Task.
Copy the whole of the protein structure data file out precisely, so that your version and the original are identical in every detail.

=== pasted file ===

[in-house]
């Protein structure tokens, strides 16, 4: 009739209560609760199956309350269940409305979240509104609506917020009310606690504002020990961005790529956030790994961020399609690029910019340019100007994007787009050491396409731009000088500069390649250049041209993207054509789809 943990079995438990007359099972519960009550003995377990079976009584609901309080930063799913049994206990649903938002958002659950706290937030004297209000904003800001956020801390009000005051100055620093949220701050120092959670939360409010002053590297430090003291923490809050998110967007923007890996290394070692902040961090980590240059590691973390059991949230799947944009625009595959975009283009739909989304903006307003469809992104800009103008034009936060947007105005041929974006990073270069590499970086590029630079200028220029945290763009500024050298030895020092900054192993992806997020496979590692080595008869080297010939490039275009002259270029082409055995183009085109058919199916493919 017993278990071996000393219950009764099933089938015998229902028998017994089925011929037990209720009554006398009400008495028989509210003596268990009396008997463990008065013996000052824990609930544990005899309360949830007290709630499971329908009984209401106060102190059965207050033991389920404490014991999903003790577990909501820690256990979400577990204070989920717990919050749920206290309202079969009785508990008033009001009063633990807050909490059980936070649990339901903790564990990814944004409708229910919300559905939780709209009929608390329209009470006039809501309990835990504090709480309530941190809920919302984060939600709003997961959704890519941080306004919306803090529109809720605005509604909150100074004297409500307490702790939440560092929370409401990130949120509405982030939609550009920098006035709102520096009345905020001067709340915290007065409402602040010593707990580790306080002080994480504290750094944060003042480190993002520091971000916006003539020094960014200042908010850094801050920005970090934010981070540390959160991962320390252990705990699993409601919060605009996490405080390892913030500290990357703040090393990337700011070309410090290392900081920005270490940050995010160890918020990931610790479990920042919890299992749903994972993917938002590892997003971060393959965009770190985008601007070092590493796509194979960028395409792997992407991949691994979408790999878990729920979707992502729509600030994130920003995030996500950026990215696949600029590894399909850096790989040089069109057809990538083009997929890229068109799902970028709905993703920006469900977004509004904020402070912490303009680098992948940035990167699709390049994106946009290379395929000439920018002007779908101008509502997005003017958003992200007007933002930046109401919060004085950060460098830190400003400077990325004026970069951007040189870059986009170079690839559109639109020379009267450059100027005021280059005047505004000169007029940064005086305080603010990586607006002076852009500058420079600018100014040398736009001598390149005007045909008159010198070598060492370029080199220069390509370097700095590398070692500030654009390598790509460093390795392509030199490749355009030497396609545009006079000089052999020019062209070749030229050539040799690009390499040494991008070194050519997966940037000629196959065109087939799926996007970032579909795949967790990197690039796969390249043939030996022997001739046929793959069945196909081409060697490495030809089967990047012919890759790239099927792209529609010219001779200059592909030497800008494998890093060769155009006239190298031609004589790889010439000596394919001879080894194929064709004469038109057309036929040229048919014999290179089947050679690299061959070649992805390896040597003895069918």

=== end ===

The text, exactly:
[in-house]
């Protein structure tokens, strides 16, 4: 009739209560609760199956309350269940409305979240509104609506917020009310606690504002020990961005790529956030790994961020399609690029910019340019100007994007787009050491396409731009000088500069390649250049041209993207054509789809 943990079995438990007359099972519960009550003995377990079976009584609901309080930063799913049994206990649903938002958002659950706290937030004297209000904003800001956020801390009000005051100055620093949220701050120092959670939360409010002053590297430090003291923490809050998110967007923007890996290394070692902040961090980590240059590691973390059991949230799947944009625009595959975009283009739909989304903006307003469809992104800009103008034009936060947007105005041929974006990073270069590499970086590029630079200028220029945290763009500024050298030895020092900054192993992806997020496979590692080595008869080297010939490039275009002259270029082409055995183009085109058919199916493919 017993278990071996000393219950009764099933089938015998229902028998017994089925011929037990209720009554006398009400008495028989509210003596268990009396008997463990008065013996000052824990609930544990005899309360949830007290709630499971329908009984209401106060102190059965207050033991389920404490014991999903003790577990909501820690256990979400577990204070989920717990919050749920206290309202079969009785508990008033009001009063633990807050909490059980936070649990339901903790564990990814944004409708229910919300559905939780709209009929608390329209009470006039809501309990835990504090709480309530941190809920919302984060939600709003997961959704890519941080306004919306803090529109809720605005509604909150100074004297409500307490702790939440560092929370409401990130949120509405982030939609550009920098006035709102520096009345905020001067709340915290007065409402602040010593707990580790306080002080994480504290750094944060003042480190993002520091971000916006003539020094960014200042908010850094801050920005970090934010981070540390959160991962320390252990705990699993409601919060605009996490405080390892913030500290990357703040090393990337700011070309410090290392900081920005270490940050995010160890918020990931610790479990920042919890299992749903994972993917938002590892997003971060393959965009770190985008601007070092590493796509194979960028395409792997992407991949691994979408790999878990729920979707992502729509600030994130920003995030996500950026990215696949600029590894399909850096790989040089069109057809990538083009997929890229068109799902970028709905993703920006469900977004509004904020402070912490303009680098992948940035990167699709390049994106946009290379395929000439920018002007779908101008509502997005003017958003992200007007933002930046109401919060004085950060460098830190400003400077990325004026970069951007040189870059986009170079690839559109639109020379009267450059100027005021280059005047505004000169007029940064005086305080603010990586607006002076852009500058420079600018100014040398736009001598390149005007045909008159010198070598060492370029080199220069390509370097700095590398070692500030654009390598790509460093390795392509030199490749355009030497396609545009006079000089052999020019062209070749030229050539040799690009390499040494991008070194050519997966940037000629196959065109087939799926996007970032579909795949967790990197690039796969390249043939030996022997001739046929793959069945196909081409060697490495030809089967990047012919890759790239099927792209529609010219001779200059592909030497800008494998890093060769155009006239190298031609004589790889010439000596394919001879080894194929064709004469038109057309036929040229048919014999290179089947050679690299061959070649992805390896040597003895069918």